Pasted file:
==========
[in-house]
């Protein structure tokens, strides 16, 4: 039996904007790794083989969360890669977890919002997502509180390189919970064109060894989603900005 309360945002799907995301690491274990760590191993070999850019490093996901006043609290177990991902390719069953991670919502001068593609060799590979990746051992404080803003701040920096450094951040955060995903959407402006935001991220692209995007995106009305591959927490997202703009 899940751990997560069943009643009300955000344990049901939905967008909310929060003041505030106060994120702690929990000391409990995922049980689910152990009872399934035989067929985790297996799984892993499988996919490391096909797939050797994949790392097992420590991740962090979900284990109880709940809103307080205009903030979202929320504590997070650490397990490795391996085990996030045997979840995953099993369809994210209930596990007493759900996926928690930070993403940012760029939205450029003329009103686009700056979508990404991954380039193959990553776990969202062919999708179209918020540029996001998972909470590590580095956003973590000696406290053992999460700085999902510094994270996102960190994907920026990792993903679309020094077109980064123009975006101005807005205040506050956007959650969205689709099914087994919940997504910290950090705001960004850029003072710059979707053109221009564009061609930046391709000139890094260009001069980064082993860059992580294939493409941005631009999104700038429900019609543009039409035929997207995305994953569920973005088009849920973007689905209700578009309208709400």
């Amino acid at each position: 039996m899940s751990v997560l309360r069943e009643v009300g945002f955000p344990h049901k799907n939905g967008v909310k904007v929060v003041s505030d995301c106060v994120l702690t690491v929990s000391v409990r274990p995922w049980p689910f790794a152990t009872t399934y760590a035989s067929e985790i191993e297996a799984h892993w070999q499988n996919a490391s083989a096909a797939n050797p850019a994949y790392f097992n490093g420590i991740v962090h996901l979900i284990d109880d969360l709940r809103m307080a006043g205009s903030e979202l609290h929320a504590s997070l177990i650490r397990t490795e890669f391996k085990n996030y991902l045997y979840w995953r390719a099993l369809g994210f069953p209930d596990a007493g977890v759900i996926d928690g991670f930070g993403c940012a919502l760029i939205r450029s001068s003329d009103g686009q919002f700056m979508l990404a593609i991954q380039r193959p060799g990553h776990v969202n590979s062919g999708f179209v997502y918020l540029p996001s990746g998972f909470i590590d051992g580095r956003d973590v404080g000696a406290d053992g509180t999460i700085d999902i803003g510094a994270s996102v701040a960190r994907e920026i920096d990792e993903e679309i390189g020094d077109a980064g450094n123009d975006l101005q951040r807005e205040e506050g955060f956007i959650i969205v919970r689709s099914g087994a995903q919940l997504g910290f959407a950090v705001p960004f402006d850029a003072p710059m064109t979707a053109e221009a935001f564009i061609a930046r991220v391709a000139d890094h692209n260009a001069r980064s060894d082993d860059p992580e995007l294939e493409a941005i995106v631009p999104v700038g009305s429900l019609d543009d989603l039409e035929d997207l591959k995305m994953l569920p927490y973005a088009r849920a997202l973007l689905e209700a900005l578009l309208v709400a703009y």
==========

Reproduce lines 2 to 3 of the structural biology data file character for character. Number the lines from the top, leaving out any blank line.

């Protein structure tokens, strides 16, 4: 039996904007790794083989969360890669977890919002997502509180390189919970064109060894989603900005 309360945002799907995301690491274990760590191993070999850019490093996901006043609290177990991902390719069953991670919502001068593609060799590979990746051992404080803003701040920096450094951040955060995903959407402006935001991220692209995007995106009305591959927490997202703009 899940751990997560069943009643009300955000344990049901939905967008909310929060003041505030106060994120702690929990000391409990995922049980689910152990009872399934035989067929985790297996799984892993499988996919490391096909797939050797994949790392097992420590991740962090979900284990109880709940809103307080205009903030979202929320504590997070650490397990490795391996085990996030045997979840995953099993369809994210209930596990007493759900996926928690930070993403940012760029939205450029003329009103686009700056979508990404991954380039193959990553776990969202062919999708179209918020540029996001998972909470590590580095956003973590000696406290053992999460700085999902510094994270996102960190994907920026990792993903679309020094077109980064123009975006101005807005205040506050956007959650969205689709099914087994919940997504910290950090705001960004850029003072710059979707053109221009564009061609930046391709000139890094260009001069980064082993860059992580294939493409941005631009999104700038429900019609543009039409035929997207995305994953569920973005088009849920973007689905209700578009309208709400």
């Amino acid at each position: 039996m899940s751990v997560l309360r069943e009643v009300g945002f955000p344990h049901k799907n939905g967008v909310k904007v929060v003041s505030d995301c106060v994120l702690t690491v929990s000391v409990r274990p995922w049980p689910f790794a152990t009872t399934y760590a035989s067929e985790i191993e297996a799984h892993w070999q499988n996919a490391s083989a096909a797939n050797p850019a994949y790392f097992n490093g420590i991740v962090h996901l979900i284990d109880d969360l709940r809103m307080a006043g205009s903030e979202l609290h929320a504590s997070l177990i650490r397990t490795e890669f391996k085990n996030y991902l045997y979840w995953r390719a099993l369809g994210f069953p209930d596990a007493g977890v759900i996926d928690g991670f930070g993403c940012a919502l760029i939205r450029s001068s003329d009103g686009q919002f700056m979508l990404a593609i991954q380039r193959p060799g990553h776990v969202n590979s062919g999708f179209v997502y918020l540029p996001s990746g998972f909470i590590d051992g580095r956003d973590v404080g000696a406290d053992g509180t999460i700085d999902i803003g510094a994270s996102v701040a960190r994907e920026i920096d990792e993903e679309i390189g020094d077109a980064g450094n123009d975006l101005q951040r807005e205040e506050g955060f956007i959650i969205v919970r689709s099914g087994a995903q919940l997504g910290f959407a950090v705001p960004f402006d850029a003072p710059m064109t979707a053109e221009a935001f564009i061609a930046r991220v391709a000139d890094h692209n260009a001069r980064s060894d082993d860059p992580e995007l294939e493409a941005i995106v631009p999104v700038g009305s429900l019609d543009d989603l039409e035929d997207l591959k995305m994953l569920p927490y973005a088009r849920a997202l973007l689905e209700a900005l578009l309208v709400a703009y």